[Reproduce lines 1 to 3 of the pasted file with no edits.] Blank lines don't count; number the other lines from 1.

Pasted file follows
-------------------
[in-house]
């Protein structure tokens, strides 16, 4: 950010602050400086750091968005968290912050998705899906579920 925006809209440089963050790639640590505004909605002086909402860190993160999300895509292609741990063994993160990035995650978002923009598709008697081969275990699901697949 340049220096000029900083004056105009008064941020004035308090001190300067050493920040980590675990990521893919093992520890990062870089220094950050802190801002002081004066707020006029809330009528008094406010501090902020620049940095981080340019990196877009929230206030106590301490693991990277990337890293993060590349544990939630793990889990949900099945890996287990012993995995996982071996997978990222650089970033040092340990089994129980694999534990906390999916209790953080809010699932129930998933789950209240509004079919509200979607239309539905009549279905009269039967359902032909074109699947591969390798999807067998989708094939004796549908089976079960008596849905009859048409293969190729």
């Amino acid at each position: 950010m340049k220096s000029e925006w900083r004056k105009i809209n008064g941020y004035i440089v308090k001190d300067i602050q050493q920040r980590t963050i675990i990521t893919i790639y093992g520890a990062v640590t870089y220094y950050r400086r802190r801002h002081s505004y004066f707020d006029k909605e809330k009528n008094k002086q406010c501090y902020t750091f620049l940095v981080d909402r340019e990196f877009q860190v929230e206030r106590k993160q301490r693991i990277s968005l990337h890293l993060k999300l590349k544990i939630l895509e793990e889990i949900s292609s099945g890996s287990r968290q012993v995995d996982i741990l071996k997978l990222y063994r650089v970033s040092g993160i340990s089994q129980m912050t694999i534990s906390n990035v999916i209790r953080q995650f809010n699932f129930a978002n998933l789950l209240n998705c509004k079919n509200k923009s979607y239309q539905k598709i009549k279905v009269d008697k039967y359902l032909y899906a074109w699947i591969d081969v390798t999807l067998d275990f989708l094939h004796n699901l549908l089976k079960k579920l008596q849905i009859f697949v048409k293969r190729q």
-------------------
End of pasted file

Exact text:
[in-house]
């Protein structure tokens, strides 16, 4: 950010602050400086750091968005968290912050998705899906579920 925006809209440089963050790639640590505004909605002086909402860190993160999300895509292609741990063994993160990035995650978002923009598709008697081969275990699901697949 340049220096000029900083004056105009008064941020004035308090001190300067050493920040980590675990990521893919093992520890990062870089220094950050802190801002002081004066707020006029809330009528008094406010501090902020620049940095981080340019990196877009929230206030106590301490693991990277990337890293993060590349544990939630793990889990949900099945890996287990012993995995996982071996997978990222650089970033040092340990089994129980694999534990906390999916209790953080809010699932129930998933789950209240509004079919509200979607239309539905009549279905009269039967359902032909074109699947591969390798999807067998989708094939004796549908089976079960008596849905009859048409293969190729």
């Amino acid at each position: 950010m340049k220096s000029e925006w900083r004056k105009i809209n008064g941020y004035i440089v308090k001190d300067i602050q050493q920040r980590t963050i675990i990521t893919i790639y093992g520890a990062v640590t870089y220094y950050r400086r802190r801002h002081s505004y004066f707020d006029k909605e809330k009528n008094k002086q406010c501090y902020t750091f620049l940095v981080d909402r340019e990196f877009q860190v929230e206030r106590k993160q301490r693991i990277s968005l990337h890293l993060k999300l590349k544990i939630l895509e793990e889990i949900s292609s099945g890996s287990r968290q012993v995995d996982i741990l071996k997978l990222y063994r650089v970033s040092g993160i340990s089994q129980m912050t694999i534990s906390n990035v999916i209790r953080q995650f809010n699932f129930a978002n998933l789950l209240n998705c509004k079919n509200k923009s979607y239309q539905k598709i009549k279905v009269d008697k039967y359902l032909y899906a074109w699947i591969d081969v390798t999807l067998d275990f989708l094939h004796n699901l549908l089976k079960k579920l008596q849905i009859f697949v048409k293969r190729q």